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We just recently got a windmill up on the well down in the pasture. This is what the results were when we tested the water.

total dissolved solids mg/l 10104

sulfate mg/l 2590

nitrate nitrogen mg/l <1

hardness mg/l 2312

sodium mg/l 435

I was hoping that this could be the summer water supply for all the boys. Is it hard enough that I shouldn't do that? It will have to be the water supply when we are gone, but if I need to, I can limit it to just those times.


Kathryne
 

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I had a very upset guy call me a few years ago who said anyone promoting Goat Packing should be charged with some type of crime!. After he calmed down he told me he had lost every wether he had to UC and had spent a boat load of money treating them to no avail. He had followed all the recommendations on feed and supplements but his goats still developed stones and blocked. Both him and his Vet were at a loss to explain it. I don't blame him for feeling the way he did!

In speaking with him I discovered that they had all developed "calcium" type stones. I asked if he had a lot of white water deposits around his sink and tub and he said he did. Turns out he had a high calcium content in his water which I believe caused all of his problems.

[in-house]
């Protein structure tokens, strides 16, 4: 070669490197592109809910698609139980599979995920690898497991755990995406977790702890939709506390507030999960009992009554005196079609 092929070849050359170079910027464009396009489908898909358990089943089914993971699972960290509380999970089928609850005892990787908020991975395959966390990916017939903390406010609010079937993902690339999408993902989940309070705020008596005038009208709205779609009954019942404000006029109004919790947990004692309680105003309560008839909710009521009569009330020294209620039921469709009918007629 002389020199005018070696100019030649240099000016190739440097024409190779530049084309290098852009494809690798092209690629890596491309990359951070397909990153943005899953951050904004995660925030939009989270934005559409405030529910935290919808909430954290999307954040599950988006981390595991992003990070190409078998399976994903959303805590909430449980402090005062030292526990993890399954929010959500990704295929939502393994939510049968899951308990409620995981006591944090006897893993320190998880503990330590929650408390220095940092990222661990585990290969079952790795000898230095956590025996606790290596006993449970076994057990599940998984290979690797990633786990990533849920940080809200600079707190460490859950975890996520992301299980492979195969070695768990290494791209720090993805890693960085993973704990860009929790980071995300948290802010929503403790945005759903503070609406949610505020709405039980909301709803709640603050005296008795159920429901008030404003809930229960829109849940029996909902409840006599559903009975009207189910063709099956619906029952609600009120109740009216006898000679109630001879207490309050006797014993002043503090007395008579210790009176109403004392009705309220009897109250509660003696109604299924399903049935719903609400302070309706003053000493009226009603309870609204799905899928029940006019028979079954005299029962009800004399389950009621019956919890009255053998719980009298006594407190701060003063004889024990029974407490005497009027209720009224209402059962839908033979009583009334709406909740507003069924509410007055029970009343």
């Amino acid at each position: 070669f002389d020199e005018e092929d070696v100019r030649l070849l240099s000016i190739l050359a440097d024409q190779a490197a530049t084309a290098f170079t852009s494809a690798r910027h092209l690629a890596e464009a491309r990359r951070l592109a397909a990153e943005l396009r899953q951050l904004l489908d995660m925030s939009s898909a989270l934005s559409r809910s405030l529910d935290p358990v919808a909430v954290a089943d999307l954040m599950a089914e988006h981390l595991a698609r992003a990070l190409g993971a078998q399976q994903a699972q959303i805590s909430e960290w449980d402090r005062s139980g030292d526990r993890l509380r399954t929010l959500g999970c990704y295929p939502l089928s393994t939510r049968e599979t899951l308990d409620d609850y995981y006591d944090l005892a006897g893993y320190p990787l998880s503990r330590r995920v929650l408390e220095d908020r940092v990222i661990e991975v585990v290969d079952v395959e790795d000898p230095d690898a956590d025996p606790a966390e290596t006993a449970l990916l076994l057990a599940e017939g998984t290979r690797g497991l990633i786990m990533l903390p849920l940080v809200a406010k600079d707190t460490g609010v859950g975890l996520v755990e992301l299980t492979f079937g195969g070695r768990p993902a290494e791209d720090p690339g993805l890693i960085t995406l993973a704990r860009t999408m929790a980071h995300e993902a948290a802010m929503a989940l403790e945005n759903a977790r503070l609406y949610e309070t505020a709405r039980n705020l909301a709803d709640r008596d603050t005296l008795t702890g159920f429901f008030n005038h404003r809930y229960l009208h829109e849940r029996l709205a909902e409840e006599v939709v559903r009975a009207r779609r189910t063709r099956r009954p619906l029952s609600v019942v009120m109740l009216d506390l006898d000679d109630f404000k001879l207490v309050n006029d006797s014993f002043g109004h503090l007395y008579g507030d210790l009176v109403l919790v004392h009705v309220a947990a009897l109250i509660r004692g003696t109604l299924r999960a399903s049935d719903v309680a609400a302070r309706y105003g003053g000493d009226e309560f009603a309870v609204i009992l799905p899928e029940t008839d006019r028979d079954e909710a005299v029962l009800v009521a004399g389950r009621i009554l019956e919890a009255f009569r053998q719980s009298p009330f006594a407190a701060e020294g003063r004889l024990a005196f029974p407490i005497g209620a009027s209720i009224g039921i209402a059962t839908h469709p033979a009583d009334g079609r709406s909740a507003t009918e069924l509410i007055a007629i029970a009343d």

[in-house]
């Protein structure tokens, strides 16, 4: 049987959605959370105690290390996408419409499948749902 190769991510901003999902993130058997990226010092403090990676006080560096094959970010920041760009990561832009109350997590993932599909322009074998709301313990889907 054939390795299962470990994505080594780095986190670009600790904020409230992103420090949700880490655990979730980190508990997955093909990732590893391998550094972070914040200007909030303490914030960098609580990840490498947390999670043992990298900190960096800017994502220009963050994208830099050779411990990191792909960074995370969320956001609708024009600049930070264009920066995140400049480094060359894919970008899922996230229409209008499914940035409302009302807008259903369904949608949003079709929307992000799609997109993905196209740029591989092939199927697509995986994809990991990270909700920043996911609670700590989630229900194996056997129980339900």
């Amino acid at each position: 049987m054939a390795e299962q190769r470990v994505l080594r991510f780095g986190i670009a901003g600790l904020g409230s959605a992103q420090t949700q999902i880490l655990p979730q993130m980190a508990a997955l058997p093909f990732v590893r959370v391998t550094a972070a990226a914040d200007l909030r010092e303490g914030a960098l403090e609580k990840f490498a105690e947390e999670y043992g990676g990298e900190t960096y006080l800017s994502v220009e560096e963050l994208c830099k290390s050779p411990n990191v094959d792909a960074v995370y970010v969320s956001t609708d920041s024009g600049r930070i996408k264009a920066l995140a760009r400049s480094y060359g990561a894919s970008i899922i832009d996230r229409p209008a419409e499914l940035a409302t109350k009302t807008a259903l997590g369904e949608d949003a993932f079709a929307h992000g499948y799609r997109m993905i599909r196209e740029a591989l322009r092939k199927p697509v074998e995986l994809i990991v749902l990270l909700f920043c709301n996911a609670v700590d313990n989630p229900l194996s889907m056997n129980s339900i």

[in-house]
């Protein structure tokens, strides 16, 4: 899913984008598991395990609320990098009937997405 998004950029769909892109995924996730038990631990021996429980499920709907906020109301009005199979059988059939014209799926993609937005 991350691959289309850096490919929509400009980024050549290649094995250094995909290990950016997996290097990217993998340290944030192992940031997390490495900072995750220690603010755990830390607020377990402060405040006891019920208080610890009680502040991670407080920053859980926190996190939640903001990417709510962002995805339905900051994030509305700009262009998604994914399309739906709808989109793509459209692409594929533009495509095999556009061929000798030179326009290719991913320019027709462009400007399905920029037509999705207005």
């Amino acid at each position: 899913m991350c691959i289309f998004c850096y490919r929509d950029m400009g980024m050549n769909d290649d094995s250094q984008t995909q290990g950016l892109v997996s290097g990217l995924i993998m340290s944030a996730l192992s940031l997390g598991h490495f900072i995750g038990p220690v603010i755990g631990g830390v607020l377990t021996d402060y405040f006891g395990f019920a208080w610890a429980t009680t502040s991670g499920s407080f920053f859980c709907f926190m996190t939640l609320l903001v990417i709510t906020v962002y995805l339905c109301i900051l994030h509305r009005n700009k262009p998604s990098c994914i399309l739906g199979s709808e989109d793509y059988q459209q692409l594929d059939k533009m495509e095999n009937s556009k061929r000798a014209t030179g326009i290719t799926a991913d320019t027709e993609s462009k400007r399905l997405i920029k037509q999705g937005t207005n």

We have an iron problem with our water where we live now, but other than orange TEETH it hasn't effected the goats much. ;)
 

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The total amount of minerals have to be added together from both the water and the diet to make any educated guesses as to what level is actually getting into the goat. Also goats who are working harder seem to be at less risk than others, so may be able to tolerate more.
 

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We just moved from a place where our well water was high in calcium. Both because of that, and because I was too lazy to install a buried water line to the barn, I decided to try to use snow melt and rain as my primary water source for my goats and chickens. I put a gutter along the edge of the roof and ran it into a plastic barrel inside an insulated closet on the south side of the barn. The door of the closet was a glass door I scrounged from the dump. The barrel overflowed into a 40 gal water heater tank. Out the bottom of the tank was a hose going to a float valve attached to the goats' water pan. Occasionally things froze up in the winter and I had to haul some hot water to the critters. But for the most part I never had to haul water or drag a hose out. And the goat boys grew up drinking nice snow melt and rain water, ie no calcium or any other minerals. Where we live now the water is nice and soft so I don't worry about it anymore. Plus the goats get lots of hiking.
 
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